Little Joe on Politics, Racism and Chicano Rights
Article and photos by Ramón Hernández
Is Little Joe Running for Political Office? No, but he is throwing in his hat into all races and hitting the campaign trail to help Texas turn back to blue from local city elections to the governorship and state congressmen and women.
Archie Bell to Tighten Up Tejano SOUL Cruise
By Ramón Hernández
Archie Lee Bell says, “ ‘There’s Gonna Be a Showdown’ on the Carnival Valor cruise ship that sails out of Galveston on Monday, November 13.
“We’re going to ‘Tighten Up.’ ‘Everybody’s gonna have a good time. So ‘Let’s Groove’ together by signing up for this cruise.”
La Ley de Tejas to Lay Down the Law during Cruise
By Ramón Hernández
Augustine Ramírez aka La Ley de Tejano is ready to play sheriff during the November Soul Cruise.
“That’s right, I’m going to lay down the law,” the Grammy Award winner said.
“And the law is, for everybody to have a good time, to get down and have fun! I know I plan to have fun.”
In view of this being Augustine’s first time at sea, when asked what he looks to in regard to the cruise, he said, “I think I need one, really, because I need to take a break and just enjoy the experience. I’m excited about this new adventure. I want to savor it all; frog legs, escargot, and you name it.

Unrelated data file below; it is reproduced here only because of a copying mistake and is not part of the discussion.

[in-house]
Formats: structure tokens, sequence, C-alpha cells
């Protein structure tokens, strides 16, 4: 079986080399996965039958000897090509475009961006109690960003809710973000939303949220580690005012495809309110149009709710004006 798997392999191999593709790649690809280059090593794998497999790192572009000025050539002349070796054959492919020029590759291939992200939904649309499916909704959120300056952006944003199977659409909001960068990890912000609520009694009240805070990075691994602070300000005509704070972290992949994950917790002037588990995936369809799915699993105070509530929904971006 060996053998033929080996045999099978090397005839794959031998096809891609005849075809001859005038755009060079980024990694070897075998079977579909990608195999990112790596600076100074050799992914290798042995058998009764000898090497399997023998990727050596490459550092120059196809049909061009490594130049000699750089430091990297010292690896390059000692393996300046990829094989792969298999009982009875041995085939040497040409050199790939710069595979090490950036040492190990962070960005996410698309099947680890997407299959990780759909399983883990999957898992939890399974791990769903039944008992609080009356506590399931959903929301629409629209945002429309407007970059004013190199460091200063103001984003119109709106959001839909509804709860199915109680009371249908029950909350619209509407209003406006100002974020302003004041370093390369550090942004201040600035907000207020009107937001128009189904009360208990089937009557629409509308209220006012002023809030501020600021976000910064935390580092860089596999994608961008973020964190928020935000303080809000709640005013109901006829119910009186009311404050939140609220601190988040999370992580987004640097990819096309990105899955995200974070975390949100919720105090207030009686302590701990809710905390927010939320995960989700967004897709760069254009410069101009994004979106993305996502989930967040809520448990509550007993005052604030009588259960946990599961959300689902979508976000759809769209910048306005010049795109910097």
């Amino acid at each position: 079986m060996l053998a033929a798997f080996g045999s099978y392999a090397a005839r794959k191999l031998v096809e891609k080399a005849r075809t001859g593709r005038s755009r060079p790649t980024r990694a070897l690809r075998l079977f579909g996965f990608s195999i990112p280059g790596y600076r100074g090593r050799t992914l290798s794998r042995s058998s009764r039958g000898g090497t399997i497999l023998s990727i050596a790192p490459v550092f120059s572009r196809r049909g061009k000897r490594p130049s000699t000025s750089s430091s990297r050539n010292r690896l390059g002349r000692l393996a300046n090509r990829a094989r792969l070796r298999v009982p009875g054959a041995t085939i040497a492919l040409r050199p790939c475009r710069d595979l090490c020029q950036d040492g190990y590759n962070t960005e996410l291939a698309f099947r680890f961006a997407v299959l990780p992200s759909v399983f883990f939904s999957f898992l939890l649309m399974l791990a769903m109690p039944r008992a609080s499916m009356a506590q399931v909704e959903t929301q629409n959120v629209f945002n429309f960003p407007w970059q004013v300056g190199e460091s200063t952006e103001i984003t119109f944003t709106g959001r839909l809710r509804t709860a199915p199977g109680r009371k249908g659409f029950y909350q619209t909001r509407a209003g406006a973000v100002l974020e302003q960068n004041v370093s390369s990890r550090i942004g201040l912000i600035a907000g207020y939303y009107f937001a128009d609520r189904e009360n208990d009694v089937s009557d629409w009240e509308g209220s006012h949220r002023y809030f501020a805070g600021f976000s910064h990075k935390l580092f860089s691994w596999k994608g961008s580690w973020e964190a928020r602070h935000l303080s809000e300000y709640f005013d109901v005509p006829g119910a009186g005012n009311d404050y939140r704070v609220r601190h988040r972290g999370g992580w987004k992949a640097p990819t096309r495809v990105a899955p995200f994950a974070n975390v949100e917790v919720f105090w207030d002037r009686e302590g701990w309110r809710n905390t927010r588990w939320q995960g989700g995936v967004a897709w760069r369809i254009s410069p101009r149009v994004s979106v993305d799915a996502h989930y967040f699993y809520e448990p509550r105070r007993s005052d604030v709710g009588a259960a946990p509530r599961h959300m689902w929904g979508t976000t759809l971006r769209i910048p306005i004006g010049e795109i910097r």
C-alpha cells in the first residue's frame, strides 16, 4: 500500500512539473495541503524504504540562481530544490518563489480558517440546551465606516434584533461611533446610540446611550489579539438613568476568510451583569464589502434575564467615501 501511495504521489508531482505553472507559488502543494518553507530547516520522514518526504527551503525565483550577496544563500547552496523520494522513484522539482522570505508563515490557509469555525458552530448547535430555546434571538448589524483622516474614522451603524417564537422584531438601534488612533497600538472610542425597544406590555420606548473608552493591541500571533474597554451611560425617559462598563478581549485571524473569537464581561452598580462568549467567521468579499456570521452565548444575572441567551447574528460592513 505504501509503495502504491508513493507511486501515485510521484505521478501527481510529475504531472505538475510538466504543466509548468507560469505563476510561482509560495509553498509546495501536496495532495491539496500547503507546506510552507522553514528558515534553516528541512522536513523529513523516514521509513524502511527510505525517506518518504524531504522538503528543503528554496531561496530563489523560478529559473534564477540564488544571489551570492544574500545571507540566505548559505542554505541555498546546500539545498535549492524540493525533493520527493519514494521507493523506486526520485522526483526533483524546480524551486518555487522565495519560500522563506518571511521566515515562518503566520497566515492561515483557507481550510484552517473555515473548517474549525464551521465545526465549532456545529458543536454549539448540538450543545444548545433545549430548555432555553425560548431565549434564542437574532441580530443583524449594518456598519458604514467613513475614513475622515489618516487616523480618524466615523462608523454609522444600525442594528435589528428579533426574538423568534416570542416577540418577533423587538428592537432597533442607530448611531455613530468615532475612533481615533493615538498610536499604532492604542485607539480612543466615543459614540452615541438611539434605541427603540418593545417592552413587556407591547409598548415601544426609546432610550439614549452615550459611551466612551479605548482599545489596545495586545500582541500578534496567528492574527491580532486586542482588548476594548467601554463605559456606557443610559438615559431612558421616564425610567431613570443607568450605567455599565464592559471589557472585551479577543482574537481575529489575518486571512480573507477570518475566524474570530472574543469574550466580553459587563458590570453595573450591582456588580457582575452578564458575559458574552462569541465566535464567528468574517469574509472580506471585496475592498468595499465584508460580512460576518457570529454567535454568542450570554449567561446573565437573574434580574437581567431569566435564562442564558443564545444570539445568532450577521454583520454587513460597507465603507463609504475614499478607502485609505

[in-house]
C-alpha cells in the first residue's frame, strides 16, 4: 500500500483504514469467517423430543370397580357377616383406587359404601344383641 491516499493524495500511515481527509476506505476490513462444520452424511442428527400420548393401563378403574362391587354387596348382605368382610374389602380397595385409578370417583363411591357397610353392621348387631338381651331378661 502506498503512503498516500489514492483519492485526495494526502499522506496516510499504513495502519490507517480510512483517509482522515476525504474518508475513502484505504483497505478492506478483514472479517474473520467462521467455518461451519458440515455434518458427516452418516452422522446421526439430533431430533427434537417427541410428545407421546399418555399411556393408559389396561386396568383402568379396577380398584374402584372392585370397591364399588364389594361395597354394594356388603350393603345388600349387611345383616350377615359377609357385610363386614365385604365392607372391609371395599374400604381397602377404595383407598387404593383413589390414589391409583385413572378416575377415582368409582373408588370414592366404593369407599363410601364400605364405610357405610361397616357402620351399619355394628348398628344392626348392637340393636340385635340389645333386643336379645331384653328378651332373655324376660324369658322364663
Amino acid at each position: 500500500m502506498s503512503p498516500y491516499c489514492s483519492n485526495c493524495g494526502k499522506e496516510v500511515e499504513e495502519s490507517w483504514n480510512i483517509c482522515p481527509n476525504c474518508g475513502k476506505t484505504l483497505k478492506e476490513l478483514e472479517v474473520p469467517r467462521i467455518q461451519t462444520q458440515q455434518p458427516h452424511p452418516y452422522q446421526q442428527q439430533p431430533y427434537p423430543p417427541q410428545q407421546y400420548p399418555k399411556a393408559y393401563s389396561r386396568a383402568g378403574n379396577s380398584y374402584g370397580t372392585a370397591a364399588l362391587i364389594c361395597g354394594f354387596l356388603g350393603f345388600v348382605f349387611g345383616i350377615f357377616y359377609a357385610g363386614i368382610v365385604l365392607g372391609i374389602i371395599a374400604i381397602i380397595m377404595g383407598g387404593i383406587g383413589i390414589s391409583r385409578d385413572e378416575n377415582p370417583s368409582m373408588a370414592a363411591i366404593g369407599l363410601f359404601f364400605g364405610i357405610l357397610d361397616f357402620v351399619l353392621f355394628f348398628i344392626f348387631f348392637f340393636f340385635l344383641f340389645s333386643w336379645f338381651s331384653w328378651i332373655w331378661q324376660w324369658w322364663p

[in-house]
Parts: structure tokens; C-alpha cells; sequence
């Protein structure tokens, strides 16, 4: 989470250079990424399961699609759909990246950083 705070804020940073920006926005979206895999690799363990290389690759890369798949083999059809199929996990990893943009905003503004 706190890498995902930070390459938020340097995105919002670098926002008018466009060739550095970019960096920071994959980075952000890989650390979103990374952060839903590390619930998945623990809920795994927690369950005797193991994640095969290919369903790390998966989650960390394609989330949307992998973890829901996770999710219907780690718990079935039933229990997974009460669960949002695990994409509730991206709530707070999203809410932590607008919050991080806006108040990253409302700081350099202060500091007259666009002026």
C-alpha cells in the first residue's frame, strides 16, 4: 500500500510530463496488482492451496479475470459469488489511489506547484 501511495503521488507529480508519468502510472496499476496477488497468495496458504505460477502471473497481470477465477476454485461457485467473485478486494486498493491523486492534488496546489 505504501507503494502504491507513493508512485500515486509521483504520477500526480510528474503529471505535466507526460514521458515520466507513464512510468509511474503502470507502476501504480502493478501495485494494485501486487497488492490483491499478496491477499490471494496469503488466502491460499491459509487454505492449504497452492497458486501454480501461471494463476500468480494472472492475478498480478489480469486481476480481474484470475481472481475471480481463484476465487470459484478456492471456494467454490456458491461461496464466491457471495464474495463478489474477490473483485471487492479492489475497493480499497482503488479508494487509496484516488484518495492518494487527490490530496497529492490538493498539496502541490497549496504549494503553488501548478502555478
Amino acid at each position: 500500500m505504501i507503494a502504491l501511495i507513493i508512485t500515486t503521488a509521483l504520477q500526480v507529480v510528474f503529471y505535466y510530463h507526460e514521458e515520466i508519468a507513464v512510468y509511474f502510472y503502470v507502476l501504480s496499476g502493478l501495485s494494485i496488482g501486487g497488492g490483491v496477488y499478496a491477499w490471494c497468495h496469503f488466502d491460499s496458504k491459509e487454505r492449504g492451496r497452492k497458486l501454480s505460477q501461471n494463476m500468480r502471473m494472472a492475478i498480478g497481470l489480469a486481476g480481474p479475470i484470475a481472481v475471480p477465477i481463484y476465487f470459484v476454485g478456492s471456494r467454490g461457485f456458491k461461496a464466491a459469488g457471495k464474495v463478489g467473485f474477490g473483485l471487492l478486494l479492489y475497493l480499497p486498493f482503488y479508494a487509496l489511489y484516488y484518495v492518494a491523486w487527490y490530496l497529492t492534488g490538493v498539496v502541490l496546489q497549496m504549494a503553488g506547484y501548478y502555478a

“A lot of my friends will be on this cruise, so I look forward to spending time with them and also make new friends.
“I’m not going to lock myself in my cabin and order my meals because I intend to make myself accessible to the fans. Esa es la ley, that’s the law.”
Although Augustine is a genuine living Tejano music legend, the following mini bio is provided so our younger readers can learn a little bit of his musical history.
As most Chicanos during the rocking 1950s, Augustine joined Los Jesters in 1957. A year later, he became the lead singer for Los Dominos, another rock’n’roll band.
Next came stints singing harmony, and as a guitar player with Los Latinos de Fred Salas plus the Roy Montelongo Orchestra.